Obesity occurs when a person carries an unhealthy amount of fat tissue which contributes to excessive weight gain. In the past, a person who weighed 20% or more over his or her ideal weight was considered to be obese. Body Mass Index (BMI), a measurement that uses a ratio of weight to height, is currently used by medical practitioners to screen patients for obesity. Some obese patients fall into the category of morbid obesity if they weigh more than 100 pounds their ideal weight or have a BMI greater than 40. Obesity can lead to a number of serious mental and health problems, including depression, sleep apnea, immobility, heart disease, stroke, and type 2 diabetes. This condition is a complex health issue with genetics and lifestyle behaviors playing major roles in the increasing number of people who live with obesity every day. However, being obese is a temporary condition that can be reversed with a nutritional and exercise plan that includes mental health support.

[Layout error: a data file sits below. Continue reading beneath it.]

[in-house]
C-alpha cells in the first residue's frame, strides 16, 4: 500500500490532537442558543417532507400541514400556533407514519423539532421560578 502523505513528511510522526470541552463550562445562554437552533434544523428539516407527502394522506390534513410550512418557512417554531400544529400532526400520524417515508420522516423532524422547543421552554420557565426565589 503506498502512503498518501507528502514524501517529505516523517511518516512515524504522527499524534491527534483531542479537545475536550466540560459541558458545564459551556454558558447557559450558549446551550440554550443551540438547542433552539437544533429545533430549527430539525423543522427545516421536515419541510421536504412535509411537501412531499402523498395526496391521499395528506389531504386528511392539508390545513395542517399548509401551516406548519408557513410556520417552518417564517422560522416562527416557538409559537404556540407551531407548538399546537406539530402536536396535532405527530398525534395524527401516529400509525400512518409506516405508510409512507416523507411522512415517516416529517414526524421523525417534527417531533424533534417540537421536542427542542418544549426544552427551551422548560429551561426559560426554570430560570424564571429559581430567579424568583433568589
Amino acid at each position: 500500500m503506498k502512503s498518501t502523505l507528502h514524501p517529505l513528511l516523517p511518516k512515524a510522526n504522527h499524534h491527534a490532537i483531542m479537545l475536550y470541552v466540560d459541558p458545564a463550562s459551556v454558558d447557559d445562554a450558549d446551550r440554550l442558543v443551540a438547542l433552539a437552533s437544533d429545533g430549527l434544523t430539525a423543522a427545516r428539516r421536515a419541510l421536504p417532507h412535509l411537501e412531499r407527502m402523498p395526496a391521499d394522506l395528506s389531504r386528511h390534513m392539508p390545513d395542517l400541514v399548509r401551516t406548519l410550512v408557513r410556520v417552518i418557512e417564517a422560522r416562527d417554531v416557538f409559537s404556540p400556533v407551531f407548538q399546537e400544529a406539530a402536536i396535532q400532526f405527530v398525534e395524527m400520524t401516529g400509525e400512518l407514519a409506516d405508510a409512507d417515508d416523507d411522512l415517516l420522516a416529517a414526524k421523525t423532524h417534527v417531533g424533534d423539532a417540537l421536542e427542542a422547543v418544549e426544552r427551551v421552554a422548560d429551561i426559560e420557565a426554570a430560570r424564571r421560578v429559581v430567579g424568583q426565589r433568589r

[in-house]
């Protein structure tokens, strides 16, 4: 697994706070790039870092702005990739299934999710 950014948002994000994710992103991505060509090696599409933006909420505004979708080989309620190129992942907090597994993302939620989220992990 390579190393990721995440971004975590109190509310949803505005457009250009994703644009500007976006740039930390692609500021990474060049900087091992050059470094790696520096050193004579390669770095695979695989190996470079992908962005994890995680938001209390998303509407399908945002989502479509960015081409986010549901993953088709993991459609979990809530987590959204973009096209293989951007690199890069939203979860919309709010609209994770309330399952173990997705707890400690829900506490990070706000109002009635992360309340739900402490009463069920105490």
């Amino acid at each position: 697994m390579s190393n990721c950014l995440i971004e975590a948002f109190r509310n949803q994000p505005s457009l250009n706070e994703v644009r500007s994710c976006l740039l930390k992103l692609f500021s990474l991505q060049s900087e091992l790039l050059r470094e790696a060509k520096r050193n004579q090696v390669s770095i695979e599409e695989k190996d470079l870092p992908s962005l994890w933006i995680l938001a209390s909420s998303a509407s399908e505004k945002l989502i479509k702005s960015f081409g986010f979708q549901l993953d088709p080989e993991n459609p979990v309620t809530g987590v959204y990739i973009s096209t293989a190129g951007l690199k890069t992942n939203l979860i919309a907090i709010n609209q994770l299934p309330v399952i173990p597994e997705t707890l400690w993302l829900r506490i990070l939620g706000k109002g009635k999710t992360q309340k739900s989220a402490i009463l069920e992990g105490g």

Signs and symptoms of obesity include:
- Accumulation of fat, including around the abdomen, thighs, buttocks, and upper arms
- Breathlessness with minimal physical activity
- Pain in joints, especially hips, knees, and back
- Generalized fatigue and tiredness
- Mental distress, such as anxiety, low self-esteem, and depression